Eco-question: CSRD–how will sustainability reporting evolve?

CSRD, Corporate Sustainability Reporting Directive, which will come into force at the beginning of 2024, replaces the NFRD (Non-Financial Reporting Directive), involving the publication of environmental, social and governance performance analysis. The CSRD is a European directive that will have to be transposed into the law of each member state. Here’s how it works.

What are the implications of the CSRD?

The CSRD aims at establishing standards for the comparability of information and to ensure greater reliability in the quality of data collected, in order to combat greenwashing and socialwashing. It will also establish a basis of reliable criteria for the evaluation of companies by lenders and investors.

Applicable from January 1, 2024, the CSRD is gradually expanding its scope of application. Eventually, it will cover more than 50,000 companies, compared with 11,600 under the previous non-financial reporting system.

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Which criteria are taken into consideration?

CSRD How does it work?

Reports must analyse impacts through 12 criteria, in line with the European Sustainability Reporting Standards (ESRS).

These 12 criteria are divided into 4 main areas:

  • general requirements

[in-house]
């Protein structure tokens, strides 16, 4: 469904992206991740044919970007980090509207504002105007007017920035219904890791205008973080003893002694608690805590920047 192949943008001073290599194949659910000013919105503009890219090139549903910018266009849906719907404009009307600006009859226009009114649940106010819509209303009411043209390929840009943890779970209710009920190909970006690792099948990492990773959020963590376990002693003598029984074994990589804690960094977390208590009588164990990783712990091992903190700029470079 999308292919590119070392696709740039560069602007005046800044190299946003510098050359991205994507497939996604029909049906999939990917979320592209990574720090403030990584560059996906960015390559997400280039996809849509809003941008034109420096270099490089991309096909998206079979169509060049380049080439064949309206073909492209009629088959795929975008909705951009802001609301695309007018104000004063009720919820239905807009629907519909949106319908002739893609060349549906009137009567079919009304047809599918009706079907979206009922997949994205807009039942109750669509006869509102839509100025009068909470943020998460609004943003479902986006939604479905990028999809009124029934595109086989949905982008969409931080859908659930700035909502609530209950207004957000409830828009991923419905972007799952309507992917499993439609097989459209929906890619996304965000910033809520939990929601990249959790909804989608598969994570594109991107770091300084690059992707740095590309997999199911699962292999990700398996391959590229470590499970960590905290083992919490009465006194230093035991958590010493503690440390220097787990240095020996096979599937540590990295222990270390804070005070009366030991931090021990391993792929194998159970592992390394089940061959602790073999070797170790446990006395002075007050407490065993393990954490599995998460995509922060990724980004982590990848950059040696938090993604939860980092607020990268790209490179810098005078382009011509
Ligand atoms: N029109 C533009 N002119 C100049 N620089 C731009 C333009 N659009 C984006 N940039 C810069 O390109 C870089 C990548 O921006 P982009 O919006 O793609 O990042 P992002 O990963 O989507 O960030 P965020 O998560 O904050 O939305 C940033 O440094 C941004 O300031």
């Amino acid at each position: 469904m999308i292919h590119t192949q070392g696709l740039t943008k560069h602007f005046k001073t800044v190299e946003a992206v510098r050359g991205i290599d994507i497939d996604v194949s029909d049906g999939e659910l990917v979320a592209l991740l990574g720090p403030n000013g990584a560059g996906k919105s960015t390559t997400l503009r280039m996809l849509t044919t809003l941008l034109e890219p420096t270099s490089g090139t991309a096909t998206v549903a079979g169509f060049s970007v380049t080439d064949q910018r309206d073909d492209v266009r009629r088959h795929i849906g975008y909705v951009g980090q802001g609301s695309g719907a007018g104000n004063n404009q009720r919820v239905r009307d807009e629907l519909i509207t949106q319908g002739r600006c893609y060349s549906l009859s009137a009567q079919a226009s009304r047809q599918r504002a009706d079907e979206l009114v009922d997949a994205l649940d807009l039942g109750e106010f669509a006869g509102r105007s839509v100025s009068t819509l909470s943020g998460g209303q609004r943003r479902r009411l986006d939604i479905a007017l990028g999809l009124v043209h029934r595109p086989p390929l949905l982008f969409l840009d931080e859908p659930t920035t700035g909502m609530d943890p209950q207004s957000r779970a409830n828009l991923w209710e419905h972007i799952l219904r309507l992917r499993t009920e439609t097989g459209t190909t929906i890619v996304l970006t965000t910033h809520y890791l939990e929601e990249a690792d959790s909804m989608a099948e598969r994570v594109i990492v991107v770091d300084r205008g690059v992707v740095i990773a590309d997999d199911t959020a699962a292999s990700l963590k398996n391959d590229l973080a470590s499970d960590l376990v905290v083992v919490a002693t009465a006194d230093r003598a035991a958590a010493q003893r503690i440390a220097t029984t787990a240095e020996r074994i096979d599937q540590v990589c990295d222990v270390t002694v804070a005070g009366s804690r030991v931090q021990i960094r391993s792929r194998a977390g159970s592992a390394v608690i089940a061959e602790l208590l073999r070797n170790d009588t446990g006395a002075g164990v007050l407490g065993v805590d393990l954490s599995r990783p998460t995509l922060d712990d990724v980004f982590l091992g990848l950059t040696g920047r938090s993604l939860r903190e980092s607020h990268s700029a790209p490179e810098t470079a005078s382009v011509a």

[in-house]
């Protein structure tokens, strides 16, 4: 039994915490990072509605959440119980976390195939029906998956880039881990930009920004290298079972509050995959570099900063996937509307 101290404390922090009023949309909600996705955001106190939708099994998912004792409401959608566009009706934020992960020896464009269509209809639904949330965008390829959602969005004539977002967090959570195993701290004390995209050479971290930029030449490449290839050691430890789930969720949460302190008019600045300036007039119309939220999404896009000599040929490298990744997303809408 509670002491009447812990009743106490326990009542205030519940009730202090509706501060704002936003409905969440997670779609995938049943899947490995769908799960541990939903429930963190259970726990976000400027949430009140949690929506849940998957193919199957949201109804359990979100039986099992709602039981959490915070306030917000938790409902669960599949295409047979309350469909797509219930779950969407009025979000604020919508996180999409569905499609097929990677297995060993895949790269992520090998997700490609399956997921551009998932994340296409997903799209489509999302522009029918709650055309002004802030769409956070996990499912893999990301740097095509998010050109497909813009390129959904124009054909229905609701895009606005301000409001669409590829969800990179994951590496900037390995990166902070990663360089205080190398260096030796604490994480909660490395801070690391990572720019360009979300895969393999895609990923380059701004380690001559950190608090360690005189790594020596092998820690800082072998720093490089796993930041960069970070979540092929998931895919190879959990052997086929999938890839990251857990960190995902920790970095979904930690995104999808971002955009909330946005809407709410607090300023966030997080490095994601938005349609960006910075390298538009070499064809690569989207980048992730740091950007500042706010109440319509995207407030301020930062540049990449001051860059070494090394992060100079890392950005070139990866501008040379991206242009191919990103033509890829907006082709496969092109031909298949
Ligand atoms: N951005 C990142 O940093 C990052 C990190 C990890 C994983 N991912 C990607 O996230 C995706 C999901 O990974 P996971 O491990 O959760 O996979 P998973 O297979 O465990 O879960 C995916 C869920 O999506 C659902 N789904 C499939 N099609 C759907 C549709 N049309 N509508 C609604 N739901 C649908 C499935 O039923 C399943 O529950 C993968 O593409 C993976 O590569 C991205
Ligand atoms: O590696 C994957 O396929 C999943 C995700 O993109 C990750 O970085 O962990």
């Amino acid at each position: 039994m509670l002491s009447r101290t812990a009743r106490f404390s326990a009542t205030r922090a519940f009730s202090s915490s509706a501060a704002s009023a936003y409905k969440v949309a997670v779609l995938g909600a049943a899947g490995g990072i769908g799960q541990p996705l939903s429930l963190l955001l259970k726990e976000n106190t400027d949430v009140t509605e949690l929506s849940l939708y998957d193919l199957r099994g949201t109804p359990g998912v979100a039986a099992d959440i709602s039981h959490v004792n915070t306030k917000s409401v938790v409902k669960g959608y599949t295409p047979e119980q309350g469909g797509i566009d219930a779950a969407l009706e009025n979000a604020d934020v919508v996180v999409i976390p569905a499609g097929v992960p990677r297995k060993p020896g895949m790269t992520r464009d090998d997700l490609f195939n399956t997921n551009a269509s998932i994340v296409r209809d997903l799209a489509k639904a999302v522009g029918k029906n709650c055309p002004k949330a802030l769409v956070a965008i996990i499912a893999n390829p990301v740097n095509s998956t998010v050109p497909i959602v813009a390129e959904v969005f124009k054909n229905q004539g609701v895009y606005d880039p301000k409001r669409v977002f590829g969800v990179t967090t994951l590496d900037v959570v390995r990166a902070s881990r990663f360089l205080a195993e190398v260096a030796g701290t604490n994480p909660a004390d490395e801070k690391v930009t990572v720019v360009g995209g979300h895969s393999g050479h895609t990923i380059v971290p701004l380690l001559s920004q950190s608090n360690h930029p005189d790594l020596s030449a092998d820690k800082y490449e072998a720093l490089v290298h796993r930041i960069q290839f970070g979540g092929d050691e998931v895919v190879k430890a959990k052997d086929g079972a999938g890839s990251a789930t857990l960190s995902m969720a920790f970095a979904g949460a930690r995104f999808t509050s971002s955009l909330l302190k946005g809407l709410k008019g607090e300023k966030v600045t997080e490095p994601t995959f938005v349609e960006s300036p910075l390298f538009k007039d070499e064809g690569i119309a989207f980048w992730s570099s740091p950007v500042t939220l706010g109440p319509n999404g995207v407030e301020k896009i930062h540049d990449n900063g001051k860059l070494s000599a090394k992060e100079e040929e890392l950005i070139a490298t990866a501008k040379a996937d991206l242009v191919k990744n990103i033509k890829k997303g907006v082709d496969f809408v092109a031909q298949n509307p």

• environmental – climate change, pollution, marine and water resources, biodiversity and ecosystems, resource use and circular economy
  • social – direct workforce, value chain employees, communities, consumers
  • governance – business conduct.

Compliance with reporting requirements must be verified by an independent body.

Who does the CSRD apply to?

The CSRD will apply to listed SMEs and large EU companies meeting two of the following three conditions:

  • more than 250 employees
  • net sales in excess of €40 million
  • balance sheet total in excess of €20 million

Large non-EU companies with net sales in excess of €150 million within the EU, and with a subsidiary or branch based in the EU, are also subject to this requirement.

When will the regulation be rolled out?

The obligations will be phased in between 2024 and 2028, according to the following schedule:

  • January 2024 for companies already subject to the NFRD
  • January 2025 for large companies
  • January 2026 for listed SMEs
  • January 2028 for companies outside the European Union falling within the scope of the NFRD.

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How to get ready for it?

By first analysing the European Sustainability Reporting Standards (ESRS), to understand the fundamental concepts, the requirements for preparing and sharing information, and the control processes and procedures.

Only general information is mandatory. The other criteria must be completed if they have an impact on the company.

To this end, a key concept in reporting is the analysis of double materiality.

Financial materiality analyses the company’s financial performance in terms of environmental and social risks and opportunities. Impact materiality, on the other hand, identifies the environmental and social impacts, both positive and negative, generated by the company’s operations.

This two-folded approach offers a global vision of the challenges facing the company, and provides a robust basis for overseeing sustainable development issues.

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